NNYB: DANC recently surveyed residents about recycling. Have you had the results yet? What did you learn?

WRIGHT: That’s what we’re in the process of now. It’s a combination of things we’re looking at. We did an opinion survey where we were looking for feedback and results from residents. We’re also doing a waste composition analysis at each of the three county locations, and then again at the landfill. All of that will be compiled in a single report and shared probably late November or early December. We’ll use that as a planning document going into the next fiscal year.

NNYB: Should Fort Drum land the missile defense site, DANC will play a role in helping to build out needed infrastructure to accommodate it. How well prepared is the agency to help in that effort?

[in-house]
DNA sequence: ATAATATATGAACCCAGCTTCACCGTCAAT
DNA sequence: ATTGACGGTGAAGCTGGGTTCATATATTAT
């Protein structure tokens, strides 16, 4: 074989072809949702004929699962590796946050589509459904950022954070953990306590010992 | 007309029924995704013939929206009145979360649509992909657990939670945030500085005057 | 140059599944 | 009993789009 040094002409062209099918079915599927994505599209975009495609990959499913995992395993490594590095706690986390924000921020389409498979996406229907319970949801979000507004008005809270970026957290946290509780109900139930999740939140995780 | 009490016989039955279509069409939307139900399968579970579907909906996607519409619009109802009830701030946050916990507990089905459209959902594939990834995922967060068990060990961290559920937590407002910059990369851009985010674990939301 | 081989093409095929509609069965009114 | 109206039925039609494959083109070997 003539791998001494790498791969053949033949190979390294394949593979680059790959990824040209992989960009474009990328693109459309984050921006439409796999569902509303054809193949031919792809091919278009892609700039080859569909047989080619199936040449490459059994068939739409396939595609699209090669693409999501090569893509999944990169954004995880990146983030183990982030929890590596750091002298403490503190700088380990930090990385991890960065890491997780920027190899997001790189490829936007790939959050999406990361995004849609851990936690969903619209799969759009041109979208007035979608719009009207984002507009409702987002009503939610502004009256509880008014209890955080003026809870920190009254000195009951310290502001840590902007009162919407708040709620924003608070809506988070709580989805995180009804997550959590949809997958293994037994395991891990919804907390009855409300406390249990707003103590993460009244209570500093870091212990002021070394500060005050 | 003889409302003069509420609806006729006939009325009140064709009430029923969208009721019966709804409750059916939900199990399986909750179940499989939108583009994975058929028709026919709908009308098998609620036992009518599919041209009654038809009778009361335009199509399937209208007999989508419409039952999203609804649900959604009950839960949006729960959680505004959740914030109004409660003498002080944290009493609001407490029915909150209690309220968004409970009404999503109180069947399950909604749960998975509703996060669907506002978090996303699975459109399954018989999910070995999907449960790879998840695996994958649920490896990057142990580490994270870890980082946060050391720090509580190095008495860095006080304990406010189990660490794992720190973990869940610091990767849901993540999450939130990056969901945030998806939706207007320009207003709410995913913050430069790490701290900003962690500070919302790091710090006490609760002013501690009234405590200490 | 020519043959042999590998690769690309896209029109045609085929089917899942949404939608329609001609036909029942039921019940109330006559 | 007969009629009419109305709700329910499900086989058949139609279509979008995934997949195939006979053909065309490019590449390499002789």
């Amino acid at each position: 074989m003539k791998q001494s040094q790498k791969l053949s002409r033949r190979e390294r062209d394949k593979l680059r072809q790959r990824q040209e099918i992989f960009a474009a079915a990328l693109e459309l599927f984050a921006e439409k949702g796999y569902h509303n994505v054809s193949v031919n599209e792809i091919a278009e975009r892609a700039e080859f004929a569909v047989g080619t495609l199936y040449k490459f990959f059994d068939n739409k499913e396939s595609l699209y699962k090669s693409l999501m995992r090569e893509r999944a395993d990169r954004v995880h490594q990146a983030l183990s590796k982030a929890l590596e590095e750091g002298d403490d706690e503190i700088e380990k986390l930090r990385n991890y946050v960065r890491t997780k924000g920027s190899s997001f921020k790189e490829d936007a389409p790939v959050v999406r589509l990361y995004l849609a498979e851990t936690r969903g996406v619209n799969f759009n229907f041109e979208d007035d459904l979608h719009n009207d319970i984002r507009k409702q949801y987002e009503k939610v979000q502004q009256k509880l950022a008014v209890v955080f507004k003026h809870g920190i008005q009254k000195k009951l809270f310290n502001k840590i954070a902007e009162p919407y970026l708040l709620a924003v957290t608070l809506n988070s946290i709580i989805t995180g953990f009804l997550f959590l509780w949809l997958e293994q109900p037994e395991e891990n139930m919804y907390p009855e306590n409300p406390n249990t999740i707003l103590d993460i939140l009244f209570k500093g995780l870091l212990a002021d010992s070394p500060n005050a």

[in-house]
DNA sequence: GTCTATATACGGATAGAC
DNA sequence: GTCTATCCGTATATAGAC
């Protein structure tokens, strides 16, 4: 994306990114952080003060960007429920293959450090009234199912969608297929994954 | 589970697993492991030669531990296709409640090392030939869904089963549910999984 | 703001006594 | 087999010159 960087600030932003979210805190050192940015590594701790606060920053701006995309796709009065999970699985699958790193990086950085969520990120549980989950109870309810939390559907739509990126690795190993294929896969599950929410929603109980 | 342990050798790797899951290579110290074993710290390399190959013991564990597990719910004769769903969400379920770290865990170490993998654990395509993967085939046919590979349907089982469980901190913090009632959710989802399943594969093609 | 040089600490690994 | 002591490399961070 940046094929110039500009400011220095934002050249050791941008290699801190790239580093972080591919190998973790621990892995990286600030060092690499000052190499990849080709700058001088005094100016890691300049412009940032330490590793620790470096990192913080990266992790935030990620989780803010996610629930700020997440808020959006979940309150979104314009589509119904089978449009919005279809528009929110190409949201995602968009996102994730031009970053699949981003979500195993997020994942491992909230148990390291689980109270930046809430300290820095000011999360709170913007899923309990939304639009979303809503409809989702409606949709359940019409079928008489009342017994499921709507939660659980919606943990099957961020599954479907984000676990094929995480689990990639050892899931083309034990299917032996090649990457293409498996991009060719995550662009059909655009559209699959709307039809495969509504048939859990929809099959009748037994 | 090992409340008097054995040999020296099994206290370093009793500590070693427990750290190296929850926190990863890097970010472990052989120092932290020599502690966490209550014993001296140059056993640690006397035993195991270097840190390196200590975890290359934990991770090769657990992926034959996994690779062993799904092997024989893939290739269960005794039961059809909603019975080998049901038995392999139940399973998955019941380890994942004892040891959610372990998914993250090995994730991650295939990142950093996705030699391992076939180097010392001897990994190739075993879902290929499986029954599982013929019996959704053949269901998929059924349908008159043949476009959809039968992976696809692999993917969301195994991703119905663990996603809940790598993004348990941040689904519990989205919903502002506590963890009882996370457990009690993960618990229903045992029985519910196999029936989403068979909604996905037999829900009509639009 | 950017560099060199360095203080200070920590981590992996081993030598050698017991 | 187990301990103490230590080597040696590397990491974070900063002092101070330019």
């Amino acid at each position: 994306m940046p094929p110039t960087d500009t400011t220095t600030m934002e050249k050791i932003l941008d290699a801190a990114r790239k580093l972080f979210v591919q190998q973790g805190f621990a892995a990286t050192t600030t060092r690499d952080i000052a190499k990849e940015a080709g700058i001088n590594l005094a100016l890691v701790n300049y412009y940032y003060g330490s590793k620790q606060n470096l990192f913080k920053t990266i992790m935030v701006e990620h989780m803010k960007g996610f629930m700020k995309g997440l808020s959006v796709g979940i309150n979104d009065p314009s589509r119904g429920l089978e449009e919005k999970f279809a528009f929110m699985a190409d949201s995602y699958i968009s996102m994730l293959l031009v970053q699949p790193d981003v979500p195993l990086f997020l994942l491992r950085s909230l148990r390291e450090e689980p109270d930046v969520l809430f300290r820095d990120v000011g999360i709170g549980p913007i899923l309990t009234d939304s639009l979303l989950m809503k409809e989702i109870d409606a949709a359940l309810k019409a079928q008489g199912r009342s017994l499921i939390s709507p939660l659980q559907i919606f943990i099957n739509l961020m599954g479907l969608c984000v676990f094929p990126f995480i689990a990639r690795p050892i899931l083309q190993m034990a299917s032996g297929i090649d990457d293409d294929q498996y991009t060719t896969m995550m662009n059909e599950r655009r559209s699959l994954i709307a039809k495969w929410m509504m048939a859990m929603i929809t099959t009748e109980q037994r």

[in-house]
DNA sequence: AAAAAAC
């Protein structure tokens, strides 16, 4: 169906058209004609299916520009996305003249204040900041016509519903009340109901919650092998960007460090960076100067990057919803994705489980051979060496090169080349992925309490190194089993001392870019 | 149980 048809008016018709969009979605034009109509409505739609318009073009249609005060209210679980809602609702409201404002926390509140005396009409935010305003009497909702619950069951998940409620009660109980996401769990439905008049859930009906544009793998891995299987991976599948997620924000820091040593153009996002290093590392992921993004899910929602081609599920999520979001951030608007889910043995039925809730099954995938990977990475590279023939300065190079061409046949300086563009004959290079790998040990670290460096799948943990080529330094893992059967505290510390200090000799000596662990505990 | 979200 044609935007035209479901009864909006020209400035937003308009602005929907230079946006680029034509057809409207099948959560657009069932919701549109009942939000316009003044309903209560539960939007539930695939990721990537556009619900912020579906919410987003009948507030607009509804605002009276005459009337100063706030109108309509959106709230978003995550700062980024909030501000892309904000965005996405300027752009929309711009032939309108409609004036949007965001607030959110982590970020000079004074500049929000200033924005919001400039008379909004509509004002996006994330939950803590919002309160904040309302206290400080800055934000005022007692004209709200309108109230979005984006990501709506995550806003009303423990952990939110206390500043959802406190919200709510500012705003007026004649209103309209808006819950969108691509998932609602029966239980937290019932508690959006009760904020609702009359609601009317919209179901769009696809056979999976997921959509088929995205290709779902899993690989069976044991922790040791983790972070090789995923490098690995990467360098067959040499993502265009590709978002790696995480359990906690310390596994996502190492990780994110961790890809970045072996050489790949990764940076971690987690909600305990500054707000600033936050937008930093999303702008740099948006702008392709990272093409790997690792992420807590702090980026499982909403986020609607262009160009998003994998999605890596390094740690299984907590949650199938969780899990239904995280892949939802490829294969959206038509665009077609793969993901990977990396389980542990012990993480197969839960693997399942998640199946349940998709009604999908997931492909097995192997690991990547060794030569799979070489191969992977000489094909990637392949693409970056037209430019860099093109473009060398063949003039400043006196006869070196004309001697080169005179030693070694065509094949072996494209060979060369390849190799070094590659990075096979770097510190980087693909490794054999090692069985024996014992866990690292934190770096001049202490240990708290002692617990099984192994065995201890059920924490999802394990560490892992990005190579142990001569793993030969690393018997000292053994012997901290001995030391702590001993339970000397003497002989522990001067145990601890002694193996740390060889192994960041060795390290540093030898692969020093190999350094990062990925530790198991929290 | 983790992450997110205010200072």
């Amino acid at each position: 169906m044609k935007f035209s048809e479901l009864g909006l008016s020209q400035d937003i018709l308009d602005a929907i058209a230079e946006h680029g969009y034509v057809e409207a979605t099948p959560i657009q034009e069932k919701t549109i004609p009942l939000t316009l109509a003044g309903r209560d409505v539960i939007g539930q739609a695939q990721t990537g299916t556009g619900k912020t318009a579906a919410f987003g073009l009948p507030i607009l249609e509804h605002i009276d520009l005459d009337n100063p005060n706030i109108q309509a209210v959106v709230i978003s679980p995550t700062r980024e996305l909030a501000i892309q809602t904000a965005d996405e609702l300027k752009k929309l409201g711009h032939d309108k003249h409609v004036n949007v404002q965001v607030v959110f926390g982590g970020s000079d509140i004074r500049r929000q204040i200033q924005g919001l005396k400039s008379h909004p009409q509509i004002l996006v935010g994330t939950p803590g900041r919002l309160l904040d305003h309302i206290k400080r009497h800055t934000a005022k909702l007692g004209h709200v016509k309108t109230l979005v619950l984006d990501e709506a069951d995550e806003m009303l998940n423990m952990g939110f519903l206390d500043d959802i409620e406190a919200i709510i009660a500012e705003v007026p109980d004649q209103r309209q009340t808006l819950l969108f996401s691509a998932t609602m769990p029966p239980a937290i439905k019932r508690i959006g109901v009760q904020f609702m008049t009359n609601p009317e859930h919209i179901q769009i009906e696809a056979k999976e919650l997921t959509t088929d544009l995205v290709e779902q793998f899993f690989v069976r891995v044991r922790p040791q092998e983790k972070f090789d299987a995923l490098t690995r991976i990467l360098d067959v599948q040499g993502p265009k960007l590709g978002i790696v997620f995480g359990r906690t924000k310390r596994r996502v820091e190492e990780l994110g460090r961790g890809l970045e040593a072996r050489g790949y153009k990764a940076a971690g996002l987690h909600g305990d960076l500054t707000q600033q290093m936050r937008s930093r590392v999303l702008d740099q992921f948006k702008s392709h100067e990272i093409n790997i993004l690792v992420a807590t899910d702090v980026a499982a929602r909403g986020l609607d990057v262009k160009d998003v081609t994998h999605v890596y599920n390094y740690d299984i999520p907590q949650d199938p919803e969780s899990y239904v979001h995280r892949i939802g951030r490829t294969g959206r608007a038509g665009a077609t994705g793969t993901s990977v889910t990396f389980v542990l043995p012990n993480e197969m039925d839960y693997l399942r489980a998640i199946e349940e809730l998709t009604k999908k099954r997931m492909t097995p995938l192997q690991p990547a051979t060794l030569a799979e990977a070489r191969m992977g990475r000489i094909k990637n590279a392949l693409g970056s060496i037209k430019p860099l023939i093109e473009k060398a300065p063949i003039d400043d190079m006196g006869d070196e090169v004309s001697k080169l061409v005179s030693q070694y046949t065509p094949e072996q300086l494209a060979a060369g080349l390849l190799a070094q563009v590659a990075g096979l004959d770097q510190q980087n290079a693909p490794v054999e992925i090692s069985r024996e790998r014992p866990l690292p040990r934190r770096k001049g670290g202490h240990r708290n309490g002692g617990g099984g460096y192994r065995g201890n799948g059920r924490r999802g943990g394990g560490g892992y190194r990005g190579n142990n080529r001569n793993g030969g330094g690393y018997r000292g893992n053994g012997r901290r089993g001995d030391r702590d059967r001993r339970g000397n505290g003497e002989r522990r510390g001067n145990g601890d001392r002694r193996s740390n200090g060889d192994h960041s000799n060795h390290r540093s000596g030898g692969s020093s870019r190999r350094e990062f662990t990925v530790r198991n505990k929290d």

WRIGHT: I think we’re well positioned to assist in that effort. From the authority’s standpoint … it’s a relatively simple reach to get there. We could extend existing capacity. The relations we have with the Army could easily be an extension of the current contract, or depending on the federal requirements, it could become a new contract. From our perspective, hooking up the utility components that we handle — sewer, water and telecomm — it’s doable.

NNYB: DANC has invested millions in building out telecommunications infrastructure for the region. What kind of return on that investment is tangible that people may not realize?